Homecomings and new beginnings

Anna McKenzie’s intentions as Communications Aunty
A storm encircled my father, daughter, and I, as we drove from the Opaskwayak Cree Nation back to “Winnipeg.” The clouds shapeshifted and bent as we passed through forests of birch trees and the wide open canola fields of “St. Laurent,” a historic Métis community. Photo by Anna McKenzie.

A lot can change in a year — so let me reintroduce myself. My name is Anna Mary McKenzie. My father is Peter McKenzie of the Opaskwayak Cree Nation. His parents were Mary and Murray McKenzie. I have Scots Métis roots from “Cumberland House, Saskatchewan, ” where my grandfather Murray was born. He relocated to “The Pas” after contracting tuberculosis, to be kept at the Clearwater Lake Sanitorium, where he was given a camera. It was there that he fell in love with photography and had a successful career as a photographer, capturing images of Indigenous Peoples of the North. He also established a radio show where he spoke the Cree language, and he was the president of the Native Indian/Inuit Photographer’s Association.

On my mother’s side, I am English and Irish. My grandparents immigrated to “Montreal, Quebec” and then to “Calgary, Alberta” in July of 1957, a week after they married. My mother is a first-generation “Canadian.” I grew up in Mohkínstsis in Treaty 7 territory, along the borders of the Tsuutʼina Nation. I was raised by my mother’s family, with intermittent trips in the summer to the Opaskwayak Cree Nation and “Thompson, Manitoba.” I often felt disconnected and confused about my own identity and why there were so many differences between my two families. I spent the entirety of my twenties reconnecting with my identity, which was painfully robbed from my family and I.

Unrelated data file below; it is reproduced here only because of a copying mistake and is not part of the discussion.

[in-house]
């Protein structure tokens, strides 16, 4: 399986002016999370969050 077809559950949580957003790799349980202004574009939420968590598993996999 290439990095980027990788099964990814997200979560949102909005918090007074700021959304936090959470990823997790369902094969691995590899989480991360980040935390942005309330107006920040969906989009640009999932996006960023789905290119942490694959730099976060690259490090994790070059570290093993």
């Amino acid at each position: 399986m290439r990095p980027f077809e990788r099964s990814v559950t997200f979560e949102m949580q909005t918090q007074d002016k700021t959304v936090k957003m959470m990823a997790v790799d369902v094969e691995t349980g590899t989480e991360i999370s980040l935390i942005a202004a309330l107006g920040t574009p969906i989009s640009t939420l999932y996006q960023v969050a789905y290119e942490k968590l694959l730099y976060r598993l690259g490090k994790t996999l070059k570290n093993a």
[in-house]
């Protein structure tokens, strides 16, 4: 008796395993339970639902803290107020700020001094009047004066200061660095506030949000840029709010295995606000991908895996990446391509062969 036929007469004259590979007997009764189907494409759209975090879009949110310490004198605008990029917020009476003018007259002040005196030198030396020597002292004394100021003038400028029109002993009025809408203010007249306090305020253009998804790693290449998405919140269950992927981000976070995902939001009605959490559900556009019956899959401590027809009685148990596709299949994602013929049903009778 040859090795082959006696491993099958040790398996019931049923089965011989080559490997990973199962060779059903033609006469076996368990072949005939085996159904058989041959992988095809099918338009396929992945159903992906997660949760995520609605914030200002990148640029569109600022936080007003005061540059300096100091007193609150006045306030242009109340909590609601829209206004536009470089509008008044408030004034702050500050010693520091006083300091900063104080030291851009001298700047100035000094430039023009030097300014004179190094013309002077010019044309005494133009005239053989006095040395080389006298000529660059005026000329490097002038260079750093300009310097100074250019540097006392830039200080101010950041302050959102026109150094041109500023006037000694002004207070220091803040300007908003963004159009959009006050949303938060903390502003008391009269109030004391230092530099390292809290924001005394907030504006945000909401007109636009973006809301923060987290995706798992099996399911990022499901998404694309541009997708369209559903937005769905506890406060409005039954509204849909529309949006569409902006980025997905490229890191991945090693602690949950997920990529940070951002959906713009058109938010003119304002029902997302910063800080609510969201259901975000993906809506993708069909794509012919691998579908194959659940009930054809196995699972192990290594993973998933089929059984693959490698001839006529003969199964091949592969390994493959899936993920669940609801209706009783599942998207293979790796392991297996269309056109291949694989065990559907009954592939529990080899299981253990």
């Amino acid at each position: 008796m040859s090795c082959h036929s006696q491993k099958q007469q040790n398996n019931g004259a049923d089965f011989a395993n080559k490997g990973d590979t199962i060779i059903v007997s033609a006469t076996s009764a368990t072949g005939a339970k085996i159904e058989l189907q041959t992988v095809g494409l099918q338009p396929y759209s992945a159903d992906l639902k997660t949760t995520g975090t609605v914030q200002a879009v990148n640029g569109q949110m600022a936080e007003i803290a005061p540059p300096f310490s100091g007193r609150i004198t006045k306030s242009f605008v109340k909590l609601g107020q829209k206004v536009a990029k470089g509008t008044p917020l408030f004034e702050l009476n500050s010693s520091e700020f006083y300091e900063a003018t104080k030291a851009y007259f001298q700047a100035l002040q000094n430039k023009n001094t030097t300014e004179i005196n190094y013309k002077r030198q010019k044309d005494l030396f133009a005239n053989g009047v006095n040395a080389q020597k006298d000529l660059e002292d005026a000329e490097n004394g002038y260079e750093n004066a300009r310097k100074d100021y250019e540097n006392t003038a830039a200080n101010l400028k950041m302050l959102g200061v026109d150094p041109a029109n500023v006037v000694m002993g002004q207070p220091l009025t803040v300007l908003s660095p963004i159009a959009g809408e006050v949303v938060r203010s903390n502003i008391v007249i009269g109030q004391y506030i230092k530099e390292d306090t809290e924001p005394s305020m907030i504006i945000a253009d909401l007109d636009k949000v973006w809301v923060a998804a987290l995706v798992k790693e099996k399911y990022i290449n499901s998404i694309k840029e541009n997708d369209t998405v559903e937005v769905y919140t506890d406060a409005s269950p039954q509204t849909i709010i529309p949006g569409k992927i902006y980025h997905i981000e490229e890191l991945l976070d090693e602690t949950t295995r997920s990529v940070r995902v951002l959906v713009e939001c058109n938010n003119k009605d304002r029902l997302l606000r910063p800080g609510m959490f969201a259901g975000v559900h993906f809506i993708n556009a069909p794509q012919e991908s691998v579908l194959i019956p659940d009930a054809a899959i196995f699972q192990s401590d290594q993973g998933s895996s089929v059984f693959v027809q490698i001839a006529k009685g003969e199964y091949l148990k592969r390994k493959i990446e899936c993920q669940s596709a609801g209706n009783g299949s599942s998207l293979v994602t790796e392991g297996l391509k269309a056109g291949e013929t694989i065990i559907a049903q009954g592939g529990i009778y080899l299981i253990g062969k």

My Grandfather, Murray Louis McKenzie, pictured in “The Pas, Manitoba.” Photo by Richard Harrington. 

I have a partner, who is from the Snuneymuxw First Nation, and three beautiful and vibrant Indigenous children. My two step children are Snuneymuxw, and my daughter, June, is Snunymuxw, Opaskwayak Cree and Scots Métis. 

I’m returning to IndigiNews enthusiastically as Senior Aunty and Communications Aunty, as well as a Contributing Storyteller.

Truth sharing